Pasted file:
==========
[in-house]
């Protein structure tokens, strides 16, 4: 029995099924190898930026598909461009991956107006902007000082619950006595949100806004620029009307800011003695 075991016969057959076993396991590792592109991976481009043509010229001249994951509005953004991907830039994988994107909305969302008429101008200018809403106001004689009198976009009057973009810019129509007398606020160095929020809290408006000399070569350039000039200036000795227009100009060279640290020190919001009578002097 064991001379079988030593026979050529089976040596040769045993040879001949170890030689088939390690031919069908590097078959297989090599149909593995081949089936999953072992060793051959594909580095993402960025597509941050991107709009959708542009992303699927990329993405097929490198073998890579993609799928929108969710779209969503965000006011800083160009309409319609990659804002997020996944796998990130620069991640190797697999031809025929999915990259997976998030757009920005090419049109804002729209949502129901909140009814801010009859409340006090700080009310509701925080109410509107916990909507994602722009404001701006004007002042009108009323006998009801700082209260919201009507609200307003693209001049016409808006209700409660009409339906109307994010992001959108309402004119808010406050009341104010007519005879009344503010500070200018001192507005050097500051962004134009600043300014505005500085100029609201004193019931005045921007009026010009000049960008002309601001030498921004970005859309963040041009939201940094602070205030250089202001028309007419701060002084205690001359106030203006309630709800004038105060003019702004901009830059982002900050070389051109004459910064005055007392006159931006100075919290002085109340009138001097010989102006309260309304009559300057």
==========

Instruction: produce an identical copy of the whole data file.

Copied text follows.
[in-house]
């Protein structure tokens, strides 16, 4: 029995099924190898930026598909461009991956107006902007000082619950006595949100806004620029009307800011003695 075991016969057959076993396991590792592109991976481009043509010229001249994951509005953004991907830039994988994107909305969302008429101008200018809403106001004689009198976009009057973009810019129509007398606020160095929020809290408006000399070569350039000039200036000795227009100009060279640290020190919001009578002097 064991001379079988030593026979050529089976040596040769045993040879001949170890030689088939390690031919069908590097078959297989090599149909593995081949089936999953072992060793051959594909580095993402960025597509941050991107709009959708542009992303699927990329993405097929490198073998890579993609799928929108969710779209969503965000006011800083160009309409319609990659804002997020996944796998990130620069991640190797697999031809025929999915990259997976998030757009920005090419049109804002729209949502129901909140009814801010009859409340006090700080009310509701925080109410509107916990909507994602722009404001701006004007002042009108009323006998009801700082209260919201009507609200307003693209001049016409808006209700409660009409339906109307994010992001959108309402004119808010406050009341104010007519005879009344503010500070200018001192507005050097500051962004134009600043300014505005500085100029609201004193019931005045921007009026010009000049960008002309601001030498921004970005859309963040041009939201940094602070205030250089202001028309007419701060002084205690001359106030203006309630709800004038105060003019702004901009830059982002900050070389051109004459910064005055007392006159931006100075919290002085109340009138001097010989102006309260309304009559300057």